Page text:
Cabinet Secretary for Foreign and Diaspora Affairs Alfred Mutua says the Kenya’s government will offer help to Turkey, which was hit by an earthquake on Monday, 6th February.
Speaking at a press briefing, Mutua said Kenya shares the pain and devastating loss coming in the backdrop of a challenging period of Covid19 and the resultant global economic slowdown.
“We join the international community in praying and condoling with our brothers and sisters in the two countries. I call upon Kenyans who are able to join hands in extending material support that would alleviate human suffering such as food stuffs, clothing, financial, medical stuff among others.
We will soon be communicating collection points. We are coordinating with other Government agencies to be able to send a search and rescue specialist teams to the two nations to assist in the ongoing operations,” said Mutua.
The CS further added that Kenya will be sending foodstuff to Turkey.
“We shall help Turkey with coffee, tea, groundnuts and other fast moving goods that can help them during this time. They (Turkey) have also asked us to support them with rescue experts and nurses and we shall try to do that,” said Mutua.
According to Mutua, no Kenyan is reported to be affected so far, adding that there are 1137 registered Kenyans living in Turkey
“We haven't got any report of injured, dead Kenyan so far, Kenyans there can call emergency number +905385020960 to be helped,” said Mutua.
Turkish President Recep Tayyip Erdogan declared a state of emergency for 3 months in ten provinces affected by devastating earthquake. So far, the death toll passed 5,000.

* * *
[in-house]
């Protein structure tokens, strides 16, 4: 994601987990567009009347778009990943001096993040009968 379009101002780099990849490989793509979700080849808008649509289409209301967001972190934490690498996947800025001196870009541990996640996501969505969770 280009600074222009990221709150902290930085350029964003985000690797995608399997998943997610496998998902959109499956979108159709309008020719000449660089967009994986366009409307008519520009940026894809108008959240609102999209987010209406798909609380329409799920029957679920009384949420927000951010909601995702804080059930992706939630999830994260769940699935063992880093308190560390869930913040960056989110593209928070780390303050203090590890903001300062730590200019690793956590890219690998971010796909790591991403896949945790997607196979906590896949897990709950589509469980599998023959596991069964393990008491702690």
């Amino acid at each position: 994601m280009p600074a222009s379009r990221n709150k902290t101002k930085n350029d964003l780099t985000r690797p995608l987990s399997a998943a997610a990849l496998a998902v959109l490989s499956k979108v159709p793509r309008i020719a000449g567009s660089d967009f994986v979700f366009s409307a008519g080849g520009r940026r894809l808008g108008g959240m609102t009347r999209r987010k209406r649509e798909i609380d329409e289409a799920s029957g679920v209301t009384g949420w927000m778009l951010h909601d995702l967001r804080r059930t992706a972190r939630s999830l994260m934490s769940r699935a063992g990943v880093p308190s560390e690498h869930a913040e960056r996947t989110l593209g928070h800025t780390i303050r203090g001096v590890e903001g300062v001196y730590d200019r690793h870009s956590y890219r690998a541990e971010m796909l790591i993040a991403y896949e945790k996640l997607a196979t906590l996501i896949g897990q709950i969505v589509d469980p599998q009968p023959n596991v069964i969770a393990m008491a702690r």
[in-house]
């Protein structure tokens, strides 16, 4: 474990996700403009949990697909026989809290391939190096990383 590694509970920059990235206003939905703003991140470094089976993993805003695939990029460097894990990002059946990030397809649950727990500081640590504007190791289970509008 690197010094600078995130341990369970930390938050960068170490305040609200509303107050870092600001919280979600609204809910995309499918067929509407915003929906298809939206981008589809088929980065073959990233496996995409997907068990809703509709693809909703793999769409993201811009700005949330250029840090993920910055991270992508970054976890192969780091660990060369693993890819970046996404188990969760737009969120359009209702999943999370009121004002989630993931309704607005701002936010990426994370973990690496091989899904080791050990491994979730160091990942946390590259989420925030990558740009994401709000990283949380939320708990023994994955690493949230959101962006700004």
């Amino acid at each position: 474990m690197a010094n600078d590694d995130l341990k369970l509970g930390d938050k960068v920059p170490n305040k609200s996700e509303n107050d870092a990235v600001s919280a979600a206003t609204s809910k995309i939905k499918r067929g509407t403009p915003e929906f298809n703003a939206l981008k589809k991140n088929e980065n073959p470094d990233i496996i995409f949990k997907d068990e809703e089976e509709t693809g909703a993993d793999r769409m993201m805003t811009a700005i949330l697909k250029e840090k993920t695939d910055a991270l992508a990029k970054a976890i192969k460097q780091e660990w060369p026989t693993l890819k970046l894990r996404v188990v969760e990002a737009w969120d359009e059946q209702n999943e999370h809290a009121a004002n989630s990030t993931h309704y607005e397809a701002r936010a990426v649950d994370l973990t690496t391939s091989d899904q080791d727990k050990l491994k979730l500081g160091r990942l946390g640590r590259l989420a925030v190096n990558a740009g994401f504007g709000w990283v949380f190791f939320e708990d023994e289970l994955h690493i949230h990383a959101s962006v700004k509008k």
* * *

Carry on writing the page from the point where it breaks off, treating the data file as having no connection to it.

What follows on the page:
The quake, which was centered in Turkey’s southeastern province of Kahramanmaras, sent residents of Damascus and Beirut rushing into the street and was felt as far away as Cairo.
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More than 7,800 people were rescued across 10 provinces, according to Orhan Tatar, an official with Turkey’s disaster management authority.
The region sits on top of major fault lines and is frequently shaken by earthquakes. Some 18,000 were killed in similarly powerful earthquakes that hit northwest Turkey in 1999.
The U.S. Geological Survey measured Monday’s quake at 7.8, with a depth of 18 kilometers (11 miles). Hours later, another quake, likely triggered by the first, struck more than 100 kilometers (60 miles) away with 7.5 magnitude.
The second jolt caused a multistory apartment building in the Turkish city of Sanliurfa to topple onto the street in a cloud of dust as bystanders screamed, according to video of the scene.
Thousands of buildings were reported collapsed in a wide area extending from Syria’s cities of Aleppo and Hama to Turkey’s Diyarbakir, more than 330 kilometers (200 miles) to the northeast.